Elmo (Independence County)
Elmo is a historic community located in a wooded area, with plowed fields on each side, between Highway 14 (Newport Road) and the White River, which is about a half mile away. Elmo is about four miles east of Oil Trough (Independence County) and about six miles west of Newport (Jackson County). Nearby are Dunnington (Independence County), Aydelott (Independence County), and Macks (Jackson County).
The White River bottoms in what became known as Pleasant Island and later Oil Trough first became a popular area for bear hunting by the French before the Louisiana Purchase of 1803. The rich alluvial soil beckoned farmers, who began growing cotton and corn in the early days of American settlement, even though the area was subject to frequent floods. The corn was sometimes used to make moonshine, which proved almost as profitable as bear oil.
A majority in the Oil Trough bottoms favored the Confederacy, and there were clashes between Union and Confederate troops in the area; nearby Batesville (Independence County) was twice occupied by the Union army during the Civil War. The Skirmish at Oil Trough Bottom on March 25, 1864, involved the hot pursuit of Confederate captain George Rutherford by the occupation Union army, chasing him out of Sulphur Rock (Independence County) across Magness Landing on the White River. A Union detachment of Captain Albert A. Irvin caught up with him near Oil Trough. In a surprise attack, the Confederates were routed, with four killed, one wounded, and two captured.
Elmo, located in the Oil Trough bottoms, was part of Colonel Virgil Young Cook’s extensive land holdings. In 1884, Cook’s holdings had become so large—about 8,000 acres in Jackson, Independence, Clay, and Greene counties—that he moved to his farmlands in Elmo from Olyphant (Jackson County) to better manage and oversee his property. Here, Cook lived on “Midland Holm,” a plantation of 5,000 acres. Besides being a landowner and Confederate veteran, Cook was a merchant, ginner, Olyphant’s first postmaster, and railroad agent for the Cairo and Fulton Railroad, and later a colonel during the Spanish-American War.
The Cook plantation house was built in 1875 about half a mile toward Oil Trough from where the post office later sat at Elmo. The lumber used in construction came from Cornerstone in Pleasant Plains (Independence County). The plantation building still stands but has been renovated, remodeled, and repaired several times since Cook moved. Local legend has it that the house is haunted by Cook’s ghost, which appears dressed in his Confederate uniform.
A post office was established at Elmo in 1879. The post office had a general store with it. Jefferson Davis (Jeff) Mack was appointed postmaster in 1938, and in March 1939 the post office was moved to Macks, with Jeff Mack transferred to the Mack store there. The name Elmo appears to be derived from the name of a local farm family; it may have been Elms with the “s” smudged on the application and mistaken by the U.S. Postal Service as an “o.” Another story maintains that Elmo was the last name of one of Cook’s railroad associates.
Other farm families in Elmo when the post office was established were the Simmons, Hinkle, Long, Runyan, Leonard, Roberts, Watson, Con, Chastain, Alumbaugh, Mantooth, and Hines families. Many settled in Elmo and the surrounding area from Tennessee following the Civil War; most had been pro-Confederacy, but a few—such as the Hines family—had supported the Union. Besides the lure of rich river bottomland for growing cotton, the Iron Mountain Railroad wanted people to settle along its railway corridor through Arkansas. The railroad put out posters encouraging people to migrate, offering land as an inducement to resettle.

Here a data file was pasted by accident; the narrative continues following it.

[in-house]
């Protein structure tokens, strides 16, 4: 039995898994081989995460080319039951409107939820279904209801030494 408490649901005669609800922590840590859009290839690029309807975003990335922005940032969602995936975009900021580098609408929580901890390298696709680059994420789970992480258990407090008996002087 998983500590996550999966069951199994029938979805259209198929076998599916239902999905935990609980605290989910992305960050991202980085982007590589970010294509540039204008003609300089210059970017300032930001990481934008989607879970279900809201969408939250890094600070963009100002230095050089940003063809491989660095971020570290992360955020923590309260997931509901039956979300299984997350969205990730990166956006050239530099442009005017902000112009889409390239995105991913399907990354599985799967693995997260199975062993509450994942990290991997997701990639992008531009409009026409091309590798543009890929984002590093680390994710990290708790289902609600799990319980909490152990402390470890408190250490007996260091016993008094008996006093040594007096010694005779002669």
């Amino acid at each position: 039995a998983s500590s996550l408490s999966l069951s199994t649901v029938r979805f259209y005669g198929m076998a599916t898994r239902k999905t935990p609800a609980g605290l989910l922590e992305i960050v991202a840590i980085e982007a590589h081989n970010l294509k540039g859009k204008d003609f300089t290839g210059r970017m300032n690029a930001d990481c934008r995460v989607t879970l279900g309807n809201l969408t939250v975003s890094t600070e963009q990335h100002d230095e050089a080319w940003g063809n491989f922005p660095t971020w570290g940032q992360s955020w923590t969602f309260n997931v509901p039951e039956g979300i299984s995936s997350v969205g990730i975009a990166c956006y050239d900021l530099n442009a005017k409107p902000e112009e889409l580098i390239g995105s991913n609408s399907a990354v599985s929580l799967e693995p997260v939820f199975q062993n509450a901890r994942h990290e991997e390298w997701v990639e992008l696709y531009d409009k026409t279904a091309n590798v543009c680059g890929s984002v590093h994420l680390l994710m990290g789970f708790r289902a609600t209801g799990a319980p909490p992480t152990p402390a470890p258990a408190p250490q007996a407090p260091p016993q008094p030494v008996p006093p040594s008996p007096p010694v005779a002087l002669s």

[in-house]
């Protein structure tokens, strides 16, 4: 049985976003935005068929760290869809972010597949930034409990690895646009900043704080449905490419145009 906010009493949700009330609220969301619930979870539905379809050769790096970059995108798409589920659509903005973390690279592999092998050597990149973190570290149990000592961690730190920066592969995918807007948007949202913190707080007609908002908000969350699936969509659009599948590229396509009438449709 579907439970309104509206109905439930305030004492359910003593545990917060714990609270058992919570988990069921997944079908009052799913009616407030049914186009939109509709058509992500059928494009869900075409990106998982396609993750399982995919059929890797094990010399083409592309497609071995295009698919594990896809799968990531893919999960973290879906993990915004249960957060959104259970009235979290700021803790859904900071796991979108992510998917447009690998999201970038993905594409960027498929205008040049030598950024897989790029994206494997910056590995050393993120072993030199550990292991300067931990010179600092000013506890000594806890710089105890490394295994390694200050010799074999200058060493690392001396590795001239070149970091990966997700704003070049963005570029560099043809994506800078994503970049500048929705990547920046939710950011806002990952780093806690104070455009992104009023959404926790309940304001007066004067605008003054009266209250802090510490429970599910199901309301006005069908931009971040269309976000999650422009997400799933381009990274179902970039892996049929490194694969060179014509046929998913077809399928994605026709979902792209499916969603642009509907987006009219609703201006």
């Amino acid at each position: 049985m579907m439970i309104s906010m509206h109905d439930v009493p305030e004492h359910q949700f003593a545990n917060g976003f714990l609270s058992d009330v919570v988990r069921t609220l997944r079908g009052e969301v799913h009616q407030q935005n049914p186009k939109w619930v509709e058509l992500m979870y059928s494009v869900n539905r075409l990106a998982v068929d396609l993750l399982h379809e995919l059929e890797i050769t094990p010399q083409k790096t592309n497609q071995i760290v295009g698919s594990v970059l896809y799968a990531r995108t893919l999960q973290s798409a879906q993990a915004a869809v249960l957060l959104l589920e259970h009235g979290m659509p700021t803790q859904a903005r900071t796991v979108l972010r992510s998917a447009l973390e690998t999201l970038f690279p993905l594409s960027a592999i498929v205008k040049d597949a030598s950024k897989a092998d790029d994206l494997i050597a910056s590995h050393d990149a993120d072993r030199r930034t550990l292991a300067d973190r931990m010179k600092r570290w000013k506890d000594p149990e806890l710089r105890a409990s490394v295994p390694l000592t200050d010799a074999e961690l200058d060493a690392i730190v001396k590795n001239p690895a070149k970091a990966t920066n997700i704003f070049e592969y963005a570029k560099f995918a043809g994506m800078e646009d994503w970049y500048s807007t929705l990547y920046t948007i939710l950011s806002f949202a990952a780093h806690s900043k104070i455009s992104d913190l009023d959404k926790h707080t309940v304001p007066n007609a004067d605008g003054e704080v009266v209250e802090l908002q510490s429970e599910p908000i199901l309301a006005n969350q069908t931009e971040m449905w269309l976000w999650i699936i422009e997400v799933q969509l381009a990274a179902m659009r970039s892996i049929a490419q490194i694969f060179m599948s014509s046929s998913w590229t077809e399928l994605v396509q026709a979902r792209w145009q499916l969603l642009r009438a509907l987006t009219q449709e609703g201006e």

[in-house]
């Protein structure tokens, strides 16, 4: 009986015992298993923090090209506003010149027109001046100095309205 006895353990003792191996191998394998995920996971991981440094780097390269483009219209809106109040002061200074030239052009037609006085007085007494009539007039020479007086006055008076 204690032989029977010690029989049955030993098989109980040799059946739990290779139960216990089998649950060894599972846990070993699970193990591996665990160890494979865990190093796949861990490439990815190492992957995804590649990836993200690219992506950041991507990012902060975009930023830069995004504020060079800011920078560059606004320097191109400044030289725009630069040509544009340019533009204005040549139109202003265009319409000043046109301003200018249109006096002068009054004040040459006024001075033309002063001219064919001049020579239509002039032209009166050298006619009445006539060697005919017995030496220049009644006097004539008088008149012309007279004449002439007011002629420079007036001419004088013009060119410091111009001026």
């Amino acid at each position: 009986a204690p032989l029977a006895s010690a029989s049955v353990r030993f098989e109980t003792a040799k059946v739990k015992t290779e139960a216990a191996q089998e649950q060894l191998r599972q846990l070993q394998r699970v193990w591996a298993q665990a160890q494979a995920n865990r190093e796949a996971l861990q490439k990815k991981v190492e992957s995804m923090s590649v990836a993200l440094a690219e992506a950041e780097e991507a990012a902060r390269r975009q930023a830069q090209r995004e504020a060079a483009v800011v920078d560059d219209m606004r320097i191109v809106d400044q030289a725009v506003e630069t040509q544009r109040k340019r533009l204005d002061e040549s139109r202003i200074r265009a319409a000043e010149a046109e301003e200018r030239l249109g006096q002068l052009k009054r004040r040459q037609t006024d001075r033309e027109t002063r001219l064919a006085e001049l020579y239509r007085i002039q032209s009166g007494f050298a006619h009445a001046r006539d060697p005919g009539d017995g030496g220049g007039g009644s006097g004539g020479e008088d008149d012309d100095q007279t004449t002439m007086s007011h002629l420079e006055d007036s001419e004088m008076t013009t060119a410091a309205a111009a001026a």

By 1895, Elmo had a population of forty people, who were farming in the Oil Trough Bottoms on land owned by Cook. It had a store containing a post office, a church used by both Baptists and Methodists, two cotton gins, and Cook’s plantation house. After Cook moved to Batesville, the three Mack brothers—Jeff, Leonidas, and Sidney—built a cotton gin in 1909 at what came to be called Macks near Surrounded Hill and became major farmers of the region.
The medical needs of the Elmo community were provided for many years by Dr. Simeon David (Sim) Bateman, whose two-story residence was near Surrounded Hill, two miles east of Elmo, just across the line in Jackson County. Bateman died in 1914 and is buried in Surrounded Hill at Macks, the main cemetery used by those who lived in Elmo.
A school was opened in Elmo in the early 1900s for grades 1–8. The school later served students living in Macks. In 1947, Elmo and nearby Hulsey Bend merged with Oil Trough public schools. The few farmers left in Elmo began moving away, and all that remains at Elmo are one residence and a church, both on Highway 14.
For additional information:
Biographical and Historical Memoirs of Northeast Arkansas. Chicago: Goodspeed Publishing Co., 1889.
Matthews, Linda. “Cook-Morrow House.” Independence County Chronicle 55 (July 2014): 2–18.
McGinnis, A. C. “Farming in Oil Trough, 1904–1960.” Independence County Chronicle 13 (July 1972): 27–39.
———. “A History of Independence County, Ark.” Special issue. Independence County Chronicle 17 (April 1976).
Mobley, Freeman. Making Sense of the Civil War in Batesville-Jacksonport and Northeast Arkansas, 1861–1874. Batesville, AR: P. D. Printing, 2005.
Van Buren, Arkansas
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